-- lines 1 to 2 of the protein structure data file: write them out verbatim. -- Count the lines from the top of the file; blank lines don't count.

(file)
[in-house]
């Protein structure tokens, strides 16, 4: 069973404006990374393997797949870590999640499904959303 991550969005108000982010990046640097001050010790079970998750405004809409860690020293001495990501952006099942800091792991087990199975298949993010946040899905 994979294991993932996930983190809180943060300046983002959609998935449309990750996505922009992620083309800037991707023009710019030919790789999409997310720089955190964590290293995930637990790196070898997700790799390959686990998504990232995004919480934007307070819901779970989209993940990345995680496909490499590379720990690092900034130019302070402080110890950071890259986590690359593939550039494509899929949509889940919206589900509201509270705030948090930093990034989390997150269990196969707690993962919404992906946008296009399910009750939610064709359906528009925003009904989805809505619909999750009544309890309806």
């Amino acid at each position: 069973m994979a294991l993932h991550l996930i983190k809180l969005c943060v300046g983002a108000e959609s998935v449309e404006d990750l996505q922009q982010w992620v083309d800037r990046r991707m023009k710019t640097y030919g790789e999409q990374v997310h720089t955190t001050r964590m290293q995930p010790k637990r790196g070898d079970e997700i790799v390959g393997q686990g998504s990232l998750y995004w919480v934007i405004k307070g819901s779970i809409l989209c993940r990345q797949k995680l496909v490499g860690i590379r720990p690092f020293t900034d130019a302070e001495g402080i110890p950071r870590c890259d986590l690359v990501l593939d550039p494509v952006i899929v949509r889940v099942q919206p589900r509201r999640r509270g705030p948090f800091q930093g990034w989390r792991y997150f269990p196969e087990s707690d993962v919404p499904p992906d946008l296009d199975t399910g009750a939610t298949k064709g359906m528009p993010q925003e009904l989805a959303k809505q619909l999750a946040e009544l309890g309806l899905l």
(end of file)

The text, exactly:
[in-house]
């Protein structure tokens, strides 16, 4: 069973404006990374393997797949870590999640499904959303 991550969005108000982010990046640097001050010790079970998750405004809409860690020293001495990501952006099942800091792991087990199975298949993010946040899905 994979294991993932996930983190809180943060300046983002959609998935449309990750996505922009992620083309800037991707023009710019030919790789999409997310720089955190964590290293995930637990790196070898997700790799390959686990998504990232995004919480934007307070819901779970989209993940990345995680496909490499590379720990690092900034130019302070402080110890950071890259986590690359593939550039494509899929949509889940919206589900509201509270705030948090930093990034989390997150269990196969707690993962919404992906946008296009399910009750939610064709359906528009925003009904989805809505619909999750009544309890309806």